Whenever I hear someone turn that phrase or its linguistic cousin, “I don’t like to brag, but …” I have to simultaneously laugh and cringe. Invariably, these phrases signal you are about to hear something incredibly rude or be forced to sit through a laundry list of minutiae behind someone else’s success. I suppose the speakers believe all they have to do is preface their remarks with the qualification or disclaimer that they don’t usually say such things, or they don’t intend the outcome of their words, and then it’s OK to say whatever is on their mind.

I’ve always found this kind of justification to be somewhat absurd. However, after the past month at eSchool News, I am now forced to reconsider my position on the matter. I am not usually inclined to boast, but …

We have posted a treasure trove of information to eSchool News Online in the past month, and I hope you will avail yourself of these resources. For instance, we recently published three brand-new Educator’s Resource Centers (ERCs) that collect the best of what we have published on topics ranging from digital records management to enhancing your curriculum with online materials. We also have posted our extensive coverage of the Texas Computer Education Association’s 2006 conference, replete with session reviews from our conference correspondents, news from the exhibit hall, and a video interview with keynote speaker and noted futurist David Thornburg.

In our new ERC titled “Electronic Records Management,” made possible through the generous support of Akuratus Inc., our editors have compiled a variety of relevant news stories, special features, and best practices intended to help educators reap the enormous benefits of digitizing their school records, making them easily searchable and eliminating the need for duplicate data entry. But, with all the flexibility digital records provide, they also require strong security measures. Our ERC covers the entire range of issues to help you make more informed decisions. Check it out at:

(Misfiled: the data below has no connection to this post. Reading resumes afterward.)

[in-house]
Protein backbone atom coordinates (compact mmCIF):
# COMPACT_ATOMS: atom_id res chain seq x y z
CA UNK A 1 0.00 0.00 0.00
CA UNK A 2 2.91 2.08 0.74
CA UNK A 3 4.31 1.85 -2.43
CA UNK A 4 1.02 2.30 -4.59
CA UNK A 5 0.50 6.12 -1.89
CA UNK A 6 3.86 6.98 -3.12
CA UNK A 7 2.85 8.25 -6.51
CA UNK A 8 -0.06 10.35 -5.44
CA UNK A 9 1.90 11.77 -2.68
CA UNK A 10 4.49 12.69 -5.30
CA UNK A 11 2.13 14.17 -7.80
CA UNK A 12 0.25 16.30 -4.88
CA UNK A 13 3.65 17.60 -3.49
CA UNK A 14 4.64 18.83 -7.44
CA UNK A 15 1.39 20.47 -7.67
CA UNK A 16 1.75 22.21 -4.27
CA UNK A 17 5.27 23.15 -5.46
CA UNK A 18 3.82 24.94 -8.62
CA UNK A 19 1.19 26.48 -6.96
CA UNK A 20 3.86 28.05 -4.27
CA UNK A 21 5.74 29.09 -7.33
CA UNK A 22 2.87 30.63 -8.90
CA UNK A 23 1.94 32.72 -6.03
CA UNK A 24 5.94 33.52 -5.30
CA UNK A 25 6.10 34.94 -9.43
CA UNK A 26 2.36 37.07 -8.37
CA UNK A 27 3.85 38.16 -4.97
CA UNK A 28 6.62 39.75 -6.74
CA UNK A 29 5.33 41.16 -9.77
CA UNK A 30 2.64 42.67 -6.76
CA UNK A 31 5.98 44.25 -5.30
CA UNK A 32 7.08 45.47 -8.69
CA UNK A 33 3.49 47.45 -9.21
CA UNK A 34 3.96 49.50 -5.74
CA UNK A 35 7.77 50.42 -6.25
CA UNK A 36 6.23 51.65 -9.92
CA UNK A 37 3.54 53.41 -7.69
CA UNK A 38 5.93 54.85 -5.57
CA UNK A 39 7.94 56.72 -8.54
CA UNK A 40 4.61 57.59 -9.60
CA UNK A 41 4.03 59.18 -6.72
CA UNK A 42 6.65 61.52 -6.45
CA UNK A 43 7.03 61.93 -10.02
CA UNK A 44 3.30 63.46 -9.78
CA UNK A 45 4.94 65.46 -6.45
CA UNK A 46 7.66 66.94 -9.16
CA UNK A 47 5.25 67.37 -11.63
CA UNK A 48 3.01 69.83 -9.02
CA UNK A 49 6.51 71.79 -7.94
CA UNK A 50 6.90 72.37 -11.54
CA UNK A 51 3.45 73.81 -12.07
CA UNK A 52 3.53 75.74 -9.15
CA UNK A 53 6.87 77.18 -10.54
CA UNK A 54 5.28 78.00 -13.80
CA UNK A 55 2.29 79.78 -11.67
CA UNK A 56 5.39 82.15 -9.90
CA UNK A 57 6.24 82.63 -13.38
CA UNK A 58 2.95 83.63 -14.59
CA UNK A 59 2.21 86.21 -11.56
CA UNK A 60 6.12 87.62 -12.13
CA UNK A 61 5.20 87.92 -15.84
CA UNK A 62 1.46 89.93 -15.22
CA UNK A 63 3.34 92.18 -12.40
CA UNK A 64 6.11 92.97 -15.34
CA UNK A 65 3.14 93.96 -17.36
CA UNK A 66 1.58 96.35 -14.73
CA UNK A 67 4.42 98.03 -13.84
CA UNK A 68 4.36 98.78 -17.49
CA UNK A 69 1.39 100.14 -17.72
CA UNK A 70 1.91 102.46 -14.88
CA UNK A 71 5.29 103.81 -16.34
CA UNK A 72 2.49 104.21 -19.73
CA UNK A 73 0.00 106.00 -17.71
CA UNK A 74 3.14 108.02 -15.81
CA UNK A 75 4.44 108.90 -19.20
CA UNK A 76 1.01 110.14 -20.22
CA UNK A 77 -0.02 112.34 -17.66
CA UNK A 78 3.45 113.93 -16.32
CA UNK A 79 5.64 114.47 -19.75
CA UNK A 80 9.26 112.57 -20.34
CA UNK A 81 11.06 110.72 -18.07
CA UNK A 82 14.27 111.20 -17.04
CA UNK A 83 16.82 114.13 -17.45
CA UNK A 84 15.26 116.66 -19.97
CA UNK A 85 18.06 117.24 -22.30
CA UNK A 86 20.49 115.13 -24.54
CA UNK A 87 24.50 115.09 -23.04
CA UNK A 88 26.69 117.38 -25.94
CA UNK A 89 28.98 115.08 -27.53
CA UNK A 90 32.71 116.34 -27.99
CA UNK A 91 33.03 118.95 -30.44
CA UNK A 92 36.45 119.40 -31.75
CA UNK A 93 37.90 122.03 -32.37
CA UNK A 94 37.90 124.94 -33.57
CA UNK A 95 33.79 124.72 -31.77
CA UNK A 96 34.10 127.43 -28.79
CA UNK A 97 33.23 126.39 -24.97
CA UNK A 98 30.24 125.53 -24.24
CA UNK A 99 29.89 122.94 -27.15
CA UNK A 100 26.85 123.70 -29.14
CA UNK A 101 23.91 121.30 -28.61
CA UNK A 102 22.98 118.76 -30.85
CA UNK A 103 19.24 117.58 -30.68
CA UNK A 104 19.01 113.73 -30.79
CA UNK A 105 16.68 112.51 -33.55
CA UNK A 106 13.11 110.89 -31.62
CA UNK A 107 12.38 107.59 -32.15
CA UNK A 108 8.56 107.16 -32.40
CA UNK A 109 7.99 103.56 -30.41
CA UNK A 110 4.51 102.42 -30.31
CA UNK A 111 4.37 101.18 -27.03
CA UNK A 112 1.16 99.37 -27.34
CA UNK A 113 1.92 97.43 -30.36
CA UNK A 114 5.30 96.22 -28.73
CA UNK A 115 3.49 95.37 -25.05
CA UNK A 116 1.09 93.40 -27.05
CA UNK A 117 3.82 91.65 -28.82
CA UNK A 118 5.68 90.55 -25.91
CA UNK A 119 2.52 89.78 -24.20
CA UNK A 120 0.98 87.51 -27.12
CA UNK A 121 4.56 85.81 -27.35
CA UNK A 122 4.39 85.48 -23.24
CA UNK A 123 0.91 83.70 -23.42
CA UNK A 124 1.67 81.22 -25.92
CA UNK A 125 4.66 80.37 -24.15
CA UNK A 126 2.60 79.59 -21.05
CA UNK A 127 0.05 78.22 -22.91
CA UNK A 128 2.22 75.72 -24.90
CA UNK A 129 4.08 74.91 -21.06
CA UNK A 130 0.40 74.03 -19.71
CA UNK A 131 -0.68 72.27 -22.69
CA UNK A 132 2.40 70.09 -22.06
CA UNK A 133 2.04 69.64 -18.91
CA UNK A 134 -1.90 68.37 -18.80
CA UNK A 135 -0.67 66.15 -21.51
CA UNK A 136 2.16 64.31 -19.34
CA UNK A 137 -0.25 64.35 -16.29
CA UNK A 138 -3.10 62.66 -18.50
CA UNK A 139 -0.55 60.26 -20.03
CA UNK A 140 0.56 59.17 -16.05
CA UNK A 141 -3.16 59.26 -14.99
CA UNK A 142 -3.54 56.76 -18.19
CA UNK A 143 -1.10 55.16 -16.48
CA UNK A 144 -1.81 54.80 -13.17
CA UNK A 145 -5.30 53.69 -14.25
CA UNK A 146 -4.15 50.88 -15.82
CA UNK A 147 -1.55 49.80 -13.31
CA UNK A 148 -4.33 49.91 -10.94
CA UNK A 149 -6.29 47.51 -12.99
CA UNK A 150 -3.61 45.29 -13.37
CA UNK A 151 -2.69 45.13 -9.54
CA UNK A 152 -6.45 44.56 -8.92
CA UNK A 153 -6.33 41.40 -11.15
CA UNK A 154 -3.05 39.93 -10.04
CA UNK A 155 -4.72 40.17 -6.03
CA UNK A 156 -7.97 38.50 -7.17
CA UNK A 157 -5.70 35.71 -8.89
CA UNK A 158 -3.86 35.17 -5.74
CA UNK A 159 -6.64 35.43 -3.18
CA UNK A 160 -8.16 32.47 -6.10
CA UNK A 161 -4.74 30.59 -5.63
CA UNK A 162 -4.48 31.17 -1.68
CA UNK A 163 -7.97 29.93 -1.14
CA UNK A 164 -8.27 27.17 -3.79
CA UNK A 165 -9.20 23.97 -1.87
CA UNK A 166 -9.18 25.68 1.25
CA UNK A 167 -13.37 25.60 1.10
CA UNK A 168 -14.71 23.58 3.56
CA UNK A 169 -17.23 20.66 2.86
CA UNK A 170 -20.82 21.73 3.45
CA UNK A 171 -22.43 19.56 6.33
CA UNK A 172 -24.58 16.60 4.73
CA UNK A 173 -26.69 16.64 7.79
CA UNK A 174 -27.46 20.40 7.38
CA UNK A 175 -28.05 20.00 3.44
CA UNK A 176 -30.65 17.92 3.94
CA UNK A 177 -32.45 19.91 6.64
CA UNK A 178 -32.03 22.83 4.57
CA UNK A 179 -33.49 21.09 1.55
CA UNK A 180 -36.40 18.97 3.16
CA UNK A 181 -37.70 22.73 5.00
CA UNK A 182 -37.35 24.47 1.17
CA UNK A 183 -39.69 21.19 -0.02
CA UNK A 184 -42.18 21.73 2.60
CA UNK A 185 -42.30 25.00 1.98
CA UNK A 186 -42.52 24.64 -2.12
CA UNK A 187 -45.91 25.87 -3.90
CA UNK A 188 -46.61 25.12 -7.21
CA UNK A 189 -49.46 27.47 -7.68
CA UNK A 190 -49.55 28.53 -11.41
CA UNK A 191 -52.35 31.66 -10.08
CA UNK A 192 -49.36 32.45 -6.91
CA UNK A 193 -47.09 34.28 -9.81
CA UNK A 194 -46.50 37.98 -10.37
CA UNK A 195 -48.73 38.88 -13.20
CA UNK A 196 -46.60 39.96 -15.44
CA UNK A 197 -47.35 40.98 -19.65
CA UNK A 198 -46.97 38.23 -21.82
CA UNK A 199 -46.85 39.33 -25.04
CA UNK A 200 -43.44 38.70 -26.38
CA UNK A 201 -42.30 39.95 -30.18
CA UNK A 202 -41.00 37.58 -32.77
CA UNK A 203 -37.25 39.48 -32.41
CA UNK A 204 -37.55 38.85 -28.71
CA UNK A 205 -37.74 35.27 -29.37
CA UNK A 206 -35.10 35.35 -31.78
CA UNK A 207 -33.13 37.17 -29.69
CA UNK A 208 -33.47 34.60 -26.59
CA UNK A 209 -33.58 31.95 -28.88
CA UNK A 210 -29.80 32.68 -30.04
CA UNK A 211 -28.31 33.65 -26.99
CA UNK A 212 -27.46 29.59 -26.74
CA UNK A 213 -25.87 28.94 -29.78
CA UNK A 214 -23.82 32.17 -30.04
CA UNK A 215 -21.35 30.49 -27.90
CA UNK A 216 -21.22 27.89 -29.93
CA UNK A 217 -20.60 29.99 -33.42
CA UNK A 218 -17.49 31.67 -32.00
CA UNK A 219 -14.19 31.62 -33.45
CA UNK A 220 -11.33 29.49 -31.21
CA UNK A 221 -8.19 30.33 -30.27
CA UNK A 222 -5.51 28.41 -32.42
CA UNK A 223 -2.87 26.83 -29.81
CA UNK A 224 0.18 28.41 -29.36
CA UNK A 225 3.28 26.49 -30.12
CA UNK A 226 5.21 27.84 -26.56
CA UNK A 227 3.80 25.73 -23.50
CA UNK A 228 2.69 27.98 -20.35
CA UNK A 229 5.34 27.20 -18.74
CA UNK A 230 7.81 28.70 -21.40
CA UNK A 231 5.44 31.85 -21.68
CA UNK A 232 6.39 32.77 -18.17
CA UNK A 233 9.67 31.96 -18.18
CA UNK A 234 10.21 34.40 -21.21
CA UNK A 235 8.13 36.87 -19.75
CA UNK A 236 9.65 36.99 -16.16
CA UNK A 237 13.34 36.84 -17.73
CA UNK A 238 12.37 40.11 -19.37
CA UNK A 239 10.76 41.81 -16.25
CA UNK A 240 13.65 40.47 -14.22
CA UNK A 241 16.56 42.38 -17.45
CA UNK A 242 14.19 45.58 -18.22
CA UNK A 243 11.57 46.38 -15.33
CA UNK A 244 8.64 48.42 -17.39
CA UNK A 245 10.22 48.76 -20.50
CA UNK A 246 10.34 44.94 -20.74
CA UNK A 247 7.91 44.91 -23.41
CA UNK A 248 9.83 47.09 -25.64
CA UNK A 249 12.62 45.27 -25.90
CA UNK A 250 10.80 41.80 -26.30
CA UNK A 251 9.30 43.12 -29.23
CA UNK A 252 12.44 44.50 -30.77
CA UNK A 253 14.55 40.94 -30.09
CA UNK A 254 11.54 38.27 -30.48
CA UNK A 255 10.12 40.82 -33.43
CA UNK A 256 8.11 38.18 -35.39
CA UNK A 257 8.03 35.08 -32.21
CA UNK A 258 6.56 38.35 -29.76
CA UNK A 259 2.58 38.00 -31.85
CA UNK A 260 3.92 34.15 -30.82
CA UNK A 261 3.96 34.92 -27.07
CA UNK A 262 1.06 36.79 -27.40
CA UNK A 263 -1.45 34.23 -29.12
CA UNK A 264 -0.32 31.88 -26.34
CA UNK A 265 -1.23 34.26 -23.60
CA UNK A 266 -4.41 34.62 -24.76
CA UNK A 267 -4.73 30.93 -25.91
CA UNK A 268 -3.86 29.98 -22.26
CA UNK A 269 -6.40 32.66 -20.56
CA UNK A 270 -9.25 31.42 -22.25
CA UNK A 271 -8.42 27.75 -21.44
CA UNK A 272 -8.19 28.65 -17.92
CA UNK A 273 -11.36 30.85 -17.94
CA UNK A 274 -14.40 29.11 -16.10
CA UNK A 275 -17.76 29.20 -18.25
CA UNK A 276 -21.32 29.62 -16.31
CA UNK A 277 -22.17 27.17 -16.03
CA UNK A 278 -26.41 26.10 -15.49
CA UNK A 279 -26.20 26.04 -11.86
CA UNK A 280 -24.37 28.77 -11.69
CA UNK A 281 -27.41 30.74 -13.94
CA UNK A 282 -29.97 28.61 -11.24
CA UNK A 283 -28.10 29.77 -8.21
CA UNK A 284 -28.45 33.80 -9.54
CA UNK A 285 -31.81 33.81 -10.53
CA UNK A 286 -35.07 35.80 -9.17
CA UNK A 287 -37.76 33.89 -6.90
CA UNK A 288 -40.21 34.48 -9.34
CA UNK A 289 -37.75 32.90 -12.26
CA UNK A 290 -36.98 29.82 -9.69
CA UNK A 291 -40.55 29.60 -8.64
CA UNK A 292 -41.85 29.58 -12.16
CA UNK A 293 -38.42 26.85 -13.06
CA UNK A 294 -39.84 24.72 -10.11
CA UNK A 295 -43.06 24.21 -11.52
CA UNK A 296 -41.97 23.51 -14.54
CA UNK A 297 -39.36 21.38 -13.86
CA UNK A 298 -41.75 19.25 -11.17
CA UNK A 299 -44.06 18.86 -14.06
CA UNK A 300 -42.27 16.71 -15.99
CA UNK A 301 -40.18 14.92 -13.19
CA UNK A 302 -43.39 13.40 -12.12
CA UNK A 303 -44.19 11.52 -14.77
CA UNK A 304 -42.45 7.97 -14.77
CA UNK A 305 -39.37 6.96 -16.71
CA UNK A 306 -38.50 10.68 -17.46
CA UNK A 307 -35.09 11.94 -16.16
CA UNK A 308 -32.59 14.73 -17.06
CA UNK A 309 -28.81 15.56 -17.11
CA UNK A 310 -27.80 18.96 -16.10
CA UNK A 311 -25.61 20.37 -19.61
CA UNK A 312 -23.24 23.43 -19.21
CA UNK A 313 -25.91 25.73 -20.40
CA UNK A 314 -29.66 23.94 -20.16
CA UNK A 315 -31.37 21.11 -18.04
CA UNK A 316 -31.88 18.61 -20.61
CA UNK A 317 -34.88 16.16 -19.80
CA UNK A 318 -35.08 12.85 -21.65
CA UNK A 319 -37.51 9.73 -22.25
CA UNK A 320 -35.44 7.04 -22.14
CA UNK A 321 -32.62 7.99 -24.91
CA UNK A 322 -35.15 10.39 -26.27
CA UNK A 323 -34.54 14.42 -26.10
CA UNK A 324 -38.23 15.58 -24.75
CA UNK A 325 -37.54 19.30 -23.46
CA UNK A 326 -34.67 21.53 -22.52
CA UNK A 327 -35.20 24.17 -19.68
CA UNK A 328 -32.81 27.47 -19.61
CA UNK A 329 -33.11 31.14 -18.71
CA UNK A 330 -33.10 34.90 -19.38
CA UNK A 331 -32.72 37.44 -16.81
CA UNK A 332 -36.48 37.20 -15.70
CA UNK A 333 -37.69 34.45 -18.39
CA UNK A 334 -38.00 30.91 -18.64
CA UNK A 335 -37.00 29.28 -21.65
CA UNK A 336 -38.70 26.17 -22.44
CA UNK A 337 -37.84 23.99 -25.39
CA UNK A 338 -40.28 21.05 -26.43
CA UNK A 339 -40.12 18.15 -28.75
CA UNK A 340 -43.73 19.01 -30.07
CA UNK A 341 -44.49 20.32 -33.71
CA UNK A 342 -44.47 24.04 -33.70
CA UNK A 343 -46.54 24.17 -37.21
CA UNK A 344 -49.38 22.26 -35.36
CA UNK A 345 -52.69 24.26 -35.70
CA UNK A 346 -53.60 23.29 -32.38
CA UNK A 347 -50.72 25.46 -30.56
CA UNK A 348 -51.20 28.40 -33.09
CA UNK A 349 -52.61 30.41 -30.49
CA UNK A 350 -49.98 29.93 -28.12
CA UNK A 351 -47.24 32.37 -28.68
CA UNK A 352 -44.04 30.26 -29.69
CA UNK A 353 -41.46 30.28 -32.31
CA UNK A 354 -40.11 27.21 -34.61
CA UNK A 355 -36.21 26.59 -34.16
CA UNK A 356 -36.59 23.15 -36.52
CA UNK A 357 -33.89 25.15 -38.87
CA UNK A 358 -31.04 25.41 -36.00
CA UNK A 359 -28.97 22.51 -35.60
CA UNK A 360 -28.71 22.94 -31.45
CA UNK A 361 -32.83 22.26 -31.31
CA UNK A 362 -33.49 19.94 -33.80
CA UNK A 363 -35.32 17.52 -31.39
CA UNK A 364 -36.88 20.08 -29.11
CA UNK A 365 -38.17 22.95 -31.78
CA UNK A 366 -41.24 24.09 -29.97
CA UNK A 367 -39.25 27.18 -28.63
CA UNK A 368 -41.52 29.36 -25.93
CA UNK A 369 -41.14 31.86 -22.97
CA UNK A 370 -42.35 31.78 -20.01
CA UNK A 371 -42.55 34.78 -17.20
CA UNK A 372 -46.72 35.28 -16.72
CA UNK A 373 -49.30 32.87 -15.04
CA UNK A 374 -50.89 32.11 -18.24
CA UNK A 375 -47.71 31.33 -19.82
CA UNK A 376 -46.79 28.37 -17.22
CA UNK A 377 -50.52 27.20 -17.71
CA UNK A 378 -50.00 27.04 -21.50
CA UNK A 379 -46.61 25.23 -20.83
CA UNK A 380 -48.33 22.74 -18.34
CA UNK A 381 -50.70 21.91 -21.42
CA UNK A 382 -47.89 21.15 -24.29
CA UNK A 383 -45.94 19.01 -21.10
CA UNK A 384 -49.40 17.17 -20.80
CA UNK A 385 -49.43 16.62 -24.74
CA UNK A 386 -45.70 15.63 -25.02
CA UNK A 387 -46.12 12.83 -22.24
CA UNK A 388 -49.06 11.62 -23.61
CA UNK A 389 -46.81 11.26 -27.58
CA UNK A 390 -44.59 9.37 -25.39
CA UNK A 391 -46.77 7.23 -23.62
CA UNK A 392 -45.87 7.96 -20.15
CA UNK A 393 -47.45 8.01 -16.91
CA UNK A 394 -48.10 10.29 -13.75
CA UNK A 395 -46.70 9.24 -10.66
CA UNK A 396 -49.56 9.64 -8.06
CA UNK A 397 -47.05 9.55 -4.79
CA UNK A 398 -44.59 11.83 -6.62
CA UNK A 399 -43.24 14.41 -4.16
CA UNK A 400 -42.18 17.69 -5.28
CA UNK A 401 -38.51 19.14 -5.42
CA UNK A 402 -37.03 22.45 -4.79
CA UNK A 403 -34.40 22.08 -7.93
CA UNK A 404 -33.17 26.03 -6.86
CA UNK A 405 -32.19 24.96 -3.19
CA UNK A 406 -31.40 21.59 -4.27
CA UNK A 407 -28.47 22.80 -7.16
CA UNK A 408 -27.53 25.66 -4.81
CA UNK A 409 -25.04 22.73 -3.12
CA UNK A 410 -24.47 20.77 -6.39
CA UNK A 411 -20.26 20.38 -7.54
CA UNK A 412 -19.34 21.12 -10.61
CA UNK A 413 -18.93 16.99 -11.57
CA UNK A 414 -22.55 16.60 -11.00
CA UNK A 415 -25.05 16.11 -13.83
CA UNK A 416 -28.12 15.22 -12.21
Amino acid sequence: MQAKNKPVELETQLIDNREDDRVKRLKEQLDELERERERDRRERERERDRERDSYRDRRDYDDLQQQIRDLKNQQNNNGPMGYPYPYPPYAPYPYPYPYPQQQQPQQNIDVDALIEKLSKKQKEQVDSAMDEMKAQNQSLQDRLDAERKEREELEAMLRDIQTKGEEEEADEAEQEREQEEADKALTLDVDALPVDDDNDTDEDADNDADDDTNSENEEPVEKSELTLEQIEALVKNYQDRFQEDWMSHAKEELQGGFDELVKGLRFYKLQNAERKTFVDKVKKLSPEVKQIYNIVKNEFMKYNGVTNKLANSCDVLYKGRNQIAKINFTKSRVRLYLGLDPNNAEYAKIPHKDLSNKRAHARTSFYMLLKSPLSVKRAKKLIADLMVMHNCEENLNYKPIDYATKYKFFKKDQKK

In our ERC titled “21st Century Learning Environments,” sponsored by Promethean Technologies Group, we’ve assembled an impressive collection of stories and features to help you learn the lay of the land as you integrate new technologies into the classroom. These resources will show you not only which technologies are worthy of inclusion, but also the “how to” behind using them effectively. See for yourself at:


In our ERC called “Enhancing Your Curriculum Through Web-Enabled Resources”–sponsored by netTrekker, an online search engine for schools–we’ve addressed what I think is a significant challenge for educators. As plugged into the internet as I believe I am, I feel overwhelmed myself trying to keep up with the latest developments on the web. For today’s busy educators, already overworked with lesson planning, grading, and classroom management responsibilities that seem to multiply each year, constantly searching the internet to keep abreast just isn’t feasible. Our editors have simplified this task by pooling together news stories and other resources that highlight the best of what the web has to offer for education. You can find all of our guidance on this topic here:


Last month, we sent a large delegation to the 2006 TCEA Conference in Austin, Texas. Aside from our usual session reviews from conference correspondents–volunteer educators who report what they learned at the various conference sessions they attended–we also posted daily news stories from the convention center, information about new products demonstrated in the exhibit hall, and excerpts from an interview our assistant editor, Robert Brumfield, conducted with David Thornburg–noted public speaker, senior fellow at the Congressional Institute for the Future, and author of Campfires in Cyberspace. Look for the interview to be posted soon at eSchool News Online.

As you can see, while I am not usually inclined to boast … I think you’ll agree these latest additions to eSchool News Online warrant my change of heart. We hope that you not only enjoy these new additions, but can learn from them as well.